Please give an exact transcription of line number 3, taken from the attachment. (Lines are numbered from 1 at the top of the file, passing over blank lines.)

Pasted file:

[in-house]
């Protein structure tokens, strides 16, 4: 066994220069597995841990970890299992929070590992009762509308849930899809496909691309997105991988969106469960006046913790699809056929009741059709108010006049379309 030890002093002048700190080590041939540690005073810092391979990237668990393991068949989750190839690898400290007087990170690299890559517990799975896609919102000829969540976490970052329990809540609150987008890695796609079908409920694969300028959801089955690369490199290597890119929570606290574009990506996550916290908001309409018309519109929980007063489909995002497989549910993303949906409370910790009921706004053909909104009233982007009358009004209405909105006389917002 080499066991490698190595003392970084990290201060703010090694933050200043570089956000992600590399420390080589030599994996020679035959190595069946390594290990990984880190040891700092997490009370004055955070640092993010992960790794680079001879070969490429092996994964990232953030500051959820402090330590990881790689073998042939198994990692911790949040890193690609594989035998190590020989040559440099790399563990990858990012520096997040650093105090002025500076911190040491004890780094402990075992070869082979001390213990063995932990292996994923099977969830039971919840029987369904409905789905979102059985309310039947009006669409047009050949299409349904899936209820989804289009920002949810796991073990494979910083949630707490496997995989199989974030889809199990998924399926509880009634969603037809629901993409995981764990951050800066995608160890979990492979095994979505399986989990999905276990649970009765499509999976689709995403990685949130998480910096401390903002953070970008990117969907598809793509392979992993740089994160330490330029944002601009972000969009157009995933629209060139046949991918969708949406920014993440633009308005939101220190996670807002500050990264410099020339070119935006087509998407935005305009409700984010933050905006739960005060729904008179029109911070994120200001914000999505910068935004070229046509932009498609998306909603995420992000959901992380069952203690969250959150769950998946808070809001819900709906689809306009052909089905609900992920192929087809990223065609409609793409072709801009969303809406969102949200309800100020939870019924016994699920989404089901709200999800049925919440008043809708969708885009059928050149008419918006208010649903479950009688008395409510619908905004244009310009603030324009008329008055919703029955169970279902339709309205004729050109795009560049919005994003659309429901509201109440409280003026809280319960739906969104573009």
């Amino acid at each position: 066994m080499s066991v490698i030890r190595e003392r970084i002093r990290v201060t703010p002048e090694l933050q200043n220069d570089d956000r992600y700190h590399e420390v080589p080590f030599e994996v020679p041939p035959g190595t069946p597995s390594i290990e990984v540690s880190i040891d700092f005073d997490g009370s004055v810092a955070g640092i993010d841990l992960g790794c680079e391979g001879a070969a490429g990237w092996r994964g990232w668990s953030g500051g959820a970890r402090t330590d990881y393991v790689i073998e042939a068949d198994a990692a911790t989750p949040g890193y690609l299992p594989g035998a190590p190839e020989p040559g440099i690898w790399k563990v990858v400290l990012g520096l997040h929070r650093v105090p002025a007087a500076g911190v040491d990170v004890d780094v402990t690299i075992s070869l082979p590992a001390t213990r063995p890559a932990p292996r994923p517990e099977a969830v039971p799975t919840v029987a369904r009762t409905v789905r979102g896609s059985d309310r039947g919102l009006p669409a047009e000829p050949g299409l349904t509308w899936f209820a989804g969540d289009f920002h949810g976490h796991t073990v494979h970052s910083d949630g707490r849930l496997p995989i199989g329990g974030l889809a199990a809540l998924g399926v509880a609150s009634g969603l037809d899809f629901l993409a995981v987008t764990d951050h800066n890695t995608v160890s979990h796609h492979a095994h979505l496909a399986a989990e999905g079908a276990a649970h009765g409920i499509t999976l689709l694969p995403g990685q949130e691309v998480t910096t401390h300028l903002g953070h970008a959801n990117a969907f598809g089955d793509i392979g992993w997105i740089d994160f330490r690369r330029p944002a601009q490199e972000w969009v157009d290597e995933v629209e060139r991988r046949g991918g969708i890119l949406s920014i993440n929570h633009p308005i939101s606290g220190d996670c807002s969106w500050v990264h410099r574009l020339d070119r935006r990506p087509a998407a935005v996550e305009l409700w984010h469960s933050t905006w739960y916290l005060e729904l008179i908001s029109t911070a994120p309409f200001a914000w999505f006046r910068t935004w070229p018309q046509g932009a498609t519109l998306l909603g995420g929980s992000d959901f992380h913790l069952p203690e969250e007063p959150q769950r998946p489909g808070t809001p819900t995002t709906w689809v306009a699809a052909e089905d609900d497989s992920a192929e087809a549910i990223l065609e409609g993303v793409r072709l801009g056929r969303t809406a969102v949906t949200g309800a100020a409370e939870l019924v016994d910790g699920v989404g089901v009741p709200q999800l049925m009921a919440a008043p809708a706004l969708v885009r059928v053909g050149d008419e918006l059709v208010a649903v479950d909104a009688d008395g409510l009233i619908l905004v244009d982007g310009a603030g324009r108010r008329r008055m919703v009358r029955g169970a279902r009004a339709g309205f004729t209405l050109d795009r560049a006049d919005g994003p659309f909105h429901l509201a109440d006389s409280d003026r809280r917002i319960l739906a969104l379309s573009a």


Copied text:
């Amino acid at each position: 066994m080499s066991v490698i030890r190595e003392r970084i002093r990290v201060t703010p002048e090694l933050q200043n220069d570089d956000r992600y700190h590399e420390v080589p080590f030599e994996v020679p041939p035959g190595t069946p597995s390594i290990e990984v540690s880190i040891d700092f005073d997490g009370s004055v810092a955070g640092i993010d841990l992960g790794c680079e391979g001879a070969a490429g990237w092996r994964g990232w668990s953030g500051g959820a970890r402090t330590d990881y393991v790689i073998e042939a068949d198994a990692a911790t989750p949040g890193y690609l299992p594989g035998a190590p190839e020989p040559g440099i690898w790399k563990v990858v400290l990012g520096l997040h929070r650093v105090p002025a007087a500076g911190v040491d990170v004890d780094v402990t690299i075992s070869l082979p590992a001390t213990r063995p890559a932990p292996r994923p517990e099977a969830v039971p799975t919840v029987a369904r009762t409905v789905r979102g896609s059985d309310r039947g919102l009006p669409a047009e000829p050949g299409l349904t509308w899936f209820a989804g969540d289009f920002h949810g976490h796991t073990v494979h970052s910083d949630g707490r849930l496997p995989i199989g329990g974030l889809a199990a809540l998924g399926v509880a609150s009634g969603l037809d899809f629901l993409a995981v987008t764990d951050h800066n890695t995608v160890s979990h796609h492979a095994h979505l496909a399986a989990e999905g079908a276990a649970h009765g409920i499509t999976l689709l694969p995403g990685q949130e691309v998480t910096t401390h300028l903002g953070h970008a959801n990117a969907f598809g089955d793509i392979g992993w997105i740089d994160f330490r690369r330029p944002a601009q490199e972000w969009v157009d290597e995933v629209e060139r991988r046949g991918g969708i890119l949406s920014i993440n929570h633009p308005i939101s606290g220190d996670c807002s969106w500050v990264h410099r574009l020339d070119r935006r990506p087509a998407a935005v996550e305009l409700w984010h469960s933050t905006w739960y916290l005060e729904l008179i908001s029109t911070a994120p309409f200001a914000w999505f006046r910068t935004w070229p018309q046509g932009a498609t519109l998306l909603g995420g929980s992000d959901f992380h913790l069952p203690e969250e007063p959150q769950r998946p489909g808070t809001p819900t995002t709906w689809v306009a699809a052909e089905d609900d497989s992920a192929e087809a549910i990223l065609e409609g993303v793409r072709l801009g056929r969303t809406a969102v949906t949200g309800a100020a409370e939870l019924v016994d910790g699920v989404g089901v009741p709200q999800l049925m009921a919440a008043p809708a706004l969708v885009r059928v053909g050149d008419e918006l059709v208010a649903v479950d909104a009688d008395g409510l009233i619908l905004v244009d982007g310009a603030g324009r108010r008329r008055m919703v009358r029955g169970a279902r009004a339709g309205f004729t209405l050109d795009r560049a006049d919005g994003p659309f909105h429901l509201a109440d006389s409280d003026r809280r917002i319960l739906a969104l379309s573009a």